To rank well in most legal scholarship ranking systems which count “all-time citations,” scholars must have thirty to forty years of nearly continuous scholarly output.  This leads to an undercounting of women and other time-limited groups and prevents existing rankings from surfacing the current top scholars according to Rob Willey, Melanie Knapp, and Ashley Matthews from George Mason University Law Library.

They have designed A New Inclusive Scholar Rank that includes more women as well as newer scholars and non-traditional scholars, such as practitioners.  This rank is run by counting citations to law journal articles in the HeinOnline Law Journal Library by limiting to articles written in a recent, three-year period of time.

Also unlike many other legal scholarship ranking systems, their ranking focuses on individual legal scholars rather than collective faculty from select schools, opening inclusion to anyone anywhere who is publishing in a U.S. law journal.

The authors acknowledge that, like other rankings, theirs is not perfect as the HeinOnline law journal data omits scholars publishing books or articles in non-law journals.

I found the ranking to be transparent, thoughtful, and fair.  As I’ve stated in my own scholarship and prior blog posts, I have a problem with rankings that use data that can’t possibly measure what they claim to be ranking.  That was my big concern with the proposed US News scholarly impact rankings’ use of HeinOnline law reviews.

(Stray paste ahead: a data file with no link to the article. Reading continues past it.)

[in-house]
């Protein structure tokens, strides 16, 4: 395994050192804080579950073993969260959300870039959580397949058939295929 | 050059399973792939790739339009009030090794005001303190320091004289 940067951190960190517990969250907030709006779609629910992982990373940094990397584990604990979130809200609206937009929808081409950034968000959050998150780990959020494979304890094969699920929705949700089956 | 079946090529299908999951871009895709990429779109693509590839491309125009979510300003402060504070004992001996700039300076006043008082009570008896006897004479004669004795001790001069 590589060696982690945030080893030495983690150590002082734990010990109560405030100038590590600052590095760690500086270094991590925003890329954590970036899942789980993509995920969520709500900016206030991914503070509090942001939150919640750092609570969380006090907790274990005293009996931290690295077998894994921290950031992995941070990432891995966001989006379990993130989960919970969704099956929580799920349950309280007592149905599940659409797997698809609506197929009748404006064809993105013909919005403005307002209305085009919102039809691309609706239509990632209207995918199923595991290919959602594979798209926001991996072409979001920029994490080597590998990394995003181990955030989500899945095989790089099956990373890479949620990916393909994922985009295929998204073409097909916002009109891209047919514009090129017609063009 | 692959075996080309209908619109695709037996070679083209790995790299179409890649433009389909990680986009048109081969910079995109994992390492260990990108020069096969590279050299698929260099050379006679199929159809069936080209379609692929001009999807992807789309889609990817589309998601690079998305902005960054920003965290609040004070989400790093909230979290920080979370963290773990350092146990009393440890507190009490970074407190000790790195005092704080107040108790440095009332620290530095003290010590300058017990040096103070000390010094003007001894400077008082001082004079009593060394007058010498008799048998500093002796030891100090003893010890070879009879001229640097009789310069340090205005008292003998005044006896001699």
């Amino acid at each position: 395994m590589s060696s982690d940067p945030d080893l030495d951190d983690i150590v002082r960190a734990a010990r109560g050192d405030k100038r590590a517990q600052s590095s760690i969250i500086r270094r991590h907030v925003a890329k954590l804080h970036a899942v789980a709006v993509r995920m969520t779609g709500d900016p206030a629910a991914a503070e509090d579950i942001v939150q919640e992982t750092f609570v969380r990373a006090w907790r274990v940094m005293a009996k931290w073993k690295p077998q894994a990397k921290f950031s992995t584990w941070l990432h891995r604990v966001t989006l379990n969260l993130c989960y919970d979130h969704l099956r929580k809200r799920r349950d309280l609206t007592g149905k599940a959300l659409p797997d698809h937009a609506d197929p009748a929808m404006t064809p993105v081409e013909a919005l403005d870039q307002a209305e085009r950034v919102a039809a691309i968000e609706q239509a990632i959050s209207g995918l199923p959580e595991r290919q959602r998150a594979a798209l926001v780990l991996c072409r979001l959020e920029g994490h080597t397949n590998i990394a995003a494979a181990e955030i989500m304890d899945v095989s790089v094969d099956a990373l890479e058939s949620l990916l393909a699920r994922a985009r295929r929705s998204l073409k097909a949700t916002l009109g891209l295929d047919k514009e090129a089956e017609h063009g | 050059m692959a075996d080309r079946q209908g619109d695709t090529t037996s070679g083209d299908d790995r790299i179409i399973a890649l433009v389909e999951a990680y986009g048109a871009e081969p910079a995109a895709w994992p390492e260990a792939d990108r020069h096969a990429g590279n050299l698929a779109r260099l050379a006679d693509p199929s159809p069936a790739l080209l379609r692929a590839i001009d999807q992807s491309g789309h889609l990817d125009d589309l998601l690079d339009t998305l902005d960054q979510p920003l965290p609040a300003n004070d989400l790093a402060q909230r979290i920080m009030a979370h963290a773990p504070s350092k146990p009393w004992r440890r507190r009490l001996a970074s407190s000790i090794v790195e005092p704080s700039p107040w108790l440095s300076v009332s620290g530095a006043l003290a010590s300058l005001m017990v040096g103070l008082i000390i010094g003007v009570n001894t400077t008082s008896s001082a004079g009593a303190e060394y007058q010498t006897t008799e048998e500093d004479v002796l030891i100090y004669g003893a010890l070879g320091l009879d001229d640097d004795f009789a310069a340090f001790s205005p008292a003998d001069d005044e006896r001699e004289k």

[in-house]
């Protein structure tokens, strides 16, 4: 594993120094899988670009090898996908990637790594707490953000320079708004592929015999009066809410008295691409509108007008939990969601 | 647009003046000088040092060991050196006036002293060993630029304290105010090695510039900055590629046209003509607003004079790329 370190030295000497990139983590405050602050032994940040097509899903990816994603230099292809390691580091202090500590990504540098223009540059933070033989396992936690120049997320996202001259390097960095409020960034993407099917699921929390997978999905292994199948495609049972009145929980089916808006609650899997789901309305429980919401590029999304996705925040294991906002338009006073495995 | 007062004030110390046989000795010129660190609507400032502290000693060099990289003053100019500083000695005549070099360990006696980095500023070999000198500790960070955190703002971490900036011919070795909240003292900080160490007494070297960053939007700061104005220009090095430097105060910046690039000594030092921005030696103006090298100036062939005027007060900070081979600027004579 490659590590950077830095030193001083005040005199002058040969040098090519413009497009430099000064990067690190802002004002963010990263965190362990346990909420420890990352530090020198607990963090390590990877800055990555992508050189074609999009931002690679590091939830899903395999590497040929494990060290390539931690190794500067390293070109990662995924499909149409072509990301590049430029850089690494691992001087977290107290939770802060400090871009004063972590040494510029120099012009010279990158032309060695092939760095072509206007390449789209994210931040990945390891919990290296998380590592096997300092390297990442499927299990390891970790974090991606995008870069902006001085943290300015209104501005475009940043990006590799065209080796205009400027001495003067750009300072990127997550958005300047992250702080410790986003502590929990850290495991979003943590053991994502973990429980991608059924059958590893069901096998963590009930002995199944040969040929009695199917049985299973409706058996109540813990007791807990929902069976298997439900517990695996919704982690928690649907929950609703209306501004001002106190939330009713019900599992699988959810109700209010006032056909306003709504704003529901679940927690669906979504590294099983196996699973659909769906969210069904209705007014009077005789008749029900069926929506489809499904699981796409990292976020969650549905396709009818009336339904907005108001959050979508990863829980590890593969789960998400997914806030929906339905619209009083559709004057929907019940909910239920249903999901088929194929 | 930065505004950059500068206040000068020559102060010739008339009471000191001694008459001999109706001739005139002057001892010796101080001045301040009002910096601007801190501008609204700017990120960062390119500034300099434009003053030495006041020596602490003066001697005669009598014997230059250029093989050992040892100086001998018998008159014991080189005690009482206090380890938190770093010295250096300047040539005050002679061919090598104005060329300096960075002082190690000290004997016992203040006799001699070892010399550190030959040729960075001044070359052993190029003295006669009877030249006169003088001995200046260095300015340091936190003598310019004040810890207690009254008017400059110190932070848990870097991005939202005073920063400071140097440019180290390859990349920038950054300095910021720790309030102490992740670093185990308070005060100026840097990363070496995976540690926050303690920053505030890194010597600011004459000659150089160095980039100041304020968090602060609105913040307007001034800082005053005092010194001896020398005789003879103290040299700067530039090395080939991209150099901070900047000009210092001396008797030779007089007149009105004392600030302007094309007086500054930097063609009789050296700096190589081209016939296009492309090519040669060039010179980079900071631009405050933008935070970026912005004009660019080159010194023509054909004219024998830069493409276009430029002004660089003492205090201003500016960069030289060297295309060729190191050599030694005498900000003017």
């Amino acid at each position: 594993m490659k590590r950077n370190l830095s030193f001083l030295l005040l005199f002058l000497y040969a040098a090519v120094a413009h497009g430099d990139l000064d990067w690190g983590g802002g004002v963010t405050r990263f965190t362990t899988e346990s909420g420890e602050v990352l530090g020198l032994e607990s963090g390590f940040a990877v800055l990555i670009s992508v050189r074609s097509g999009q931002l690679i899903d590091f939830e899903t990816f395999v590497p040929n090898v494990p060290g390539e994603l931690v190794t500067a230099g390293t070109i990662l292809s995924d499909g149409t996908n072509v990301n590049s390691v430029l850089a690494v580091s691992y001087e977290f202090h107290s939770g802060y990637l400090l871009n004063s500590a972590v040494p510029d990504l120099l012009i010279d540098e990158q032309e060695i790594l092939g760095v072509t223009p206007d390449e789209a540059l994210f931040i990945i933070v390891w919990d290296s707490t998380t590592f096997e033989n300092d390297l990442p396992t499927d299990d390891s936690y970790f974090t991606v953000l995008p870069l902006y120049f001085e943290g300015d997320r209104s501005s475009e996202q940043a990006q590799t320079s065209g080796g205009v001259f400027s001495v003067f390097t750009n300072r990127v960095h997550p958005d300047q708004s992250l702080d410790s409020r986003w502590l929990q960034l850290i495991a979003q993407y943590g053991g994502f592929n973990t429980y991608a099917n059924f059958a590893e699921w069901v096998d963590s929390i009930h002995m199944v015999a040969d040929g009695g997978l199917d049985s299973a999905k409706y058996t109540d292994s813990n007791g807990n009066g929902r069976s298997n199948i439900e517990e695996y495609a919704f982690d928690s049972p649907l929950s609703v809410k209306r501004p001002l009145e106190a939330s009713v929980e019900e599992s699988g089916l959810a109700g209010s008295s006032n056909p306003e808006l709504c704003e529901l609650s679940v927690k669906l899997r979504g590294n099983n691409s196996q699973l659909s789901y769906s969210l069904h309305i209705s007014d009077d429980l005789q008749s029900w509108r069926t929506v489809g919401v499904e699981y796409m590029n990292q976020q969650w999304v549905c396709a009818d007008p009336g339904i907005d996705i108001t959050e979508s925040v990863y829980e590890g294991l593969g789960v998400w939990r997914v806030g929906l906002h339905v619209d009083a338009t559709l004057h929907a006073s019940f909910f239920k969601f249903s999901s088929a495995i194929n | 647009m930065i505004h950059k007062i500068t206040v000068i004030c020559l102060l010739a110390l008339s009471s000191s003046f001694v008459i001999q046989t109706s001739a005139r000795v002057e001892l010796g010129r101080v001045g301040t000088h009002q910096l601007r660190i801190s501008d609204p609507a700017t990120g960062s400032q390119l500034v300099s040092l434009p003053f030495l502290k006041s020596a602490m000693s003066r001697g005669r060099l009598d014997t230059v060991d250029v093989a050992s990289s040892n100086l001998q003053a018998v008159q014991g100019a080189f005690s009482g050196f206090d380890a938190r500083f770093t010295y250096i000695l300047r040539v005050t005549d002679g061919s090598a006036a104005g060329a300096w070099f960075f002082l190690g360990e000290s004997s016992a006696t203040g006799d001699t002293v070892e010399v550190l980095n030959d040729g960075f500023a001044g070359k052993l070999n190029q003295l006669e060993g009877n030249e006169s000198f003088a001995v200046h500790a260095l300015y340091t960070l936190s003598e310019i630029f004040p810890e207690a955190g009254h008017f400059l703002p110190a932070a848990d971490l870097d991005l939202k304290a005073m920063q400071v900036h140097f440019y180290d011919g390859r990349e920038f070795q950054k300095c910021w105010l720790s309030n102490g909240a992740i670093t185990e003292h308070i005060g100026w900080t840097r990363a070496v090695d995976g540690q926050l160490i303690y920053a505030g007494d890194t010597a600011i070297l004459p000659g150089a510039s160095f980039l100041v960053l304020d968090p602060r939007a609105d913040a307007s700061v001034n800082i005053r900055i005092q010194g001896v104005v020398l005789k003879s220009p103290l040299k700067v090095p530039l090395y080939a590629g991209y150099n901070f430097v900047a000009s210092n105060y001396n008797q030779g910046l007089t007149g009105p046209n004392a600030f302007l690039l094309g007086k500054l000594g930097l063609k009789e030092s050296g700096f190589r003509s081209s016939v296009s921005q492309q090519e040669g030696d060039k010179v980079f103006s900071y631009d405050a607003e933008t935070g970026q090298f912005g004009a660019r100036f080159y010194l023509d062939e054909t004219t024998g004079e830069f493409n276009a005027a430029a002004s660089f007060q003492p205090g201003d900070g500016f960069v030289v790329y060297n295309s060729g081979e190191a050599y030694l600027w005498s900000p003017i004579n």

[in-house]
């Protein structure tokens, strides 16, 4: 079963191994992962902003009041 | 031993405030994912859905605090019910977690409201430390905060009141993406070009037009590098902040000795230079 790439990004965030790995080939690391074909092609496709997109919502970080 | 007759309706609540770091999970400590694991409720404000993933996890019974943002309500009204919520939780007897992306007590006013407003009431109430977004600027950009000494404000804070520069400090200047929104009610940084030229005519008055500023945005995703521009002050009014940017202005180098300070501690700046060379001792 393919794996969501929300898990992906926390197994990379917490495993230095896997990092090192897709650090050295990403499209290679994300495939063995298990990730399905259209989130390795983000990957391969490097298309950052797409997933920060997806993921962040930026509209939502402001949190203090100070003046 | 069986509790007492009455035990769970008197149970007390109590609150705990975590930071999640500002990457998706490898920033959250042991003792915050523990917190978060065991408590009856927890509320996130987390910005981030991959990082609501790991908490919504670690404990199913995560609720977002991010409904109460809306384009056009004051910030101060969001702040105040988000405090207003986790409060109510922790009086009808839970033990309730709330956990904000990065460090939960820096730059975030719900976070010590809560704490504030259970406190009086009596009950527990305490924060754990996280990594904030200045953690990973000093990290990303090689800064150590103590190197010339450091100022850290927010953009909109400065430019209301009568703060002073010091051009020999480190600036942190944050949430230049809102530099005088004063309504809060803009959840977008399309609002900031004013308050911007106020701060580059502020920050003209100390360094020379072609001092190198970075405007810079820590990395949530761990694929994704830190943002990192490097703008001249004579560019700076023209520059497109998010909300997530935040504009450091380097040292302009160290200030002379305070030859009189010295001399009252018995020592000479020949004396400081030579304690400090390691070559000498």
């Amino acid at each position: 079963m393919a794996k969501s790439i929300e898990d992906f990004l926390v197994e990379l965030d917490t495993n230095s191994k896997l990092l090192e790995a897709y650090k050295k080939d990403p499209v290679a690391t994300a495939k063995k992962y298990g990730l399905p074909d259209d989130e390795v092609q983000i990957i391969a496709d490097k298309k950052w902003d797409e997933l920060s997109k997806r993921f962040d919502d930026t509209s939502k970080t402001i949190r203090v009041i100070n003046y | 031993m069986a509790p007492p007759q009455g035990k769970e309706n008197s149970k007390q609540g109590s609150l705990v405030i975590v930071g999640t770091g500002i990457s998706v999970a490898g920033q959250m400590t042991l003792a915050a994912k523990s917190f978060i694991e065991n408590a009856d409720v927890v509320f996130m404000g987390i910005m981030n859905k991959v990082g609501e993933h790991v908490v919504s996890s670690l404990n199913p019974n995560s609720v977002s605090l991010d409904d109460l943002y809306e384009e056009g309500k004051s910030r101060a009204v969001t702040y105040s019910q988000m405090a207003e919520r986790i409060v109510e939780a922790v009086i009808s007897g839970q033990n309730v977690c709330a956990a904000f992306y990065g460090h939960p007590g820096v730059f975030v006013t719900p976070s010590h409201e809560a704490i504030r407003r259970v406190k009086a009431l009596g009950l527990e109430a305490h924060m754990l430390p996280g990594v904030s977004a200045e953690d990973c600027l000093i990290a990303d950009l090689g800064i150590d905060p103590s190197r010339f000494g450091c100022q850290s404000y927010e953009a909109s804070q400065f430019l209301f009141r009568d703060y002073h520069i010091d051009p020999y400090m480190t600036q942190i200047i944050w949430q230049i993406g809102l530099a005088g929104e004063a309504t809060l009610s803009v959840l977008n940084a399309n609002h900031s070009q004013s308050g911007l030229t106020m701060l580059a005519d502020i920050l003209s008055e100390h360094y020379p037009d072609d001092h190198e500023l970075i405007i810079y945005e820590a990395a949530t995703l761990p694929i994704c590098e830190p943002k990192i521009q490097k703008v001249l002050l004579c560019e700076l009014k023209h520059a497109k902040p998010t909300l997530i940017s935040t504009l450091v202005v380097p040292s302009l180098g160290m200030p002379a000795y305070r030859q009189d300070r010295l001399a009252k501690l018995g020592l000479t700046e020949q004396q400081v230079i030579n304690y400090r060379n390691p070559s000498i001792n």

I don’t have that concern with this ranking because the authors are not ranking school against school while minimizing that they are using just a subset of the full range of faculty scholarship.  Rather, Willey, Knapp, and Matthews make clear that they are ranking individual faculty members who are writing about the law in law journals.  They acknowledge their limitations and suggest that this ranking is not meant to replace but to supplement to other rankings.
The authors make clear that they’re only looking at recent scholarship and have valid reasons for doing so, namely to increase inclusion.  I found it quite interesting that they found no correlation between their ranking of recent scholarship and the H index and Hein’s Scholar rank.  That demonstrates that a scholar’s impact fluctuates over time which can be heartening to newer authors and those with fewer articles over the course of their careers.  As they note, can inspire hope in scholars who are new on the scene, have just one incredibly impactful recent article, or who may have breaks throughout their career.
I also appreciated the reinforcement of their earlier advice on using short titles and writing long articles.  And that the subjects authors wrote about made a difference in citation numbers, both traditional heavily cited topics and hot topics.
I applaud Willey, Knapp, and Matthews for being upfront about what their ranking is and is not attempting to measure.  They’ve offered a new and worthy type of ranking that adds to the overall landscape of scholarly impact for law faculty.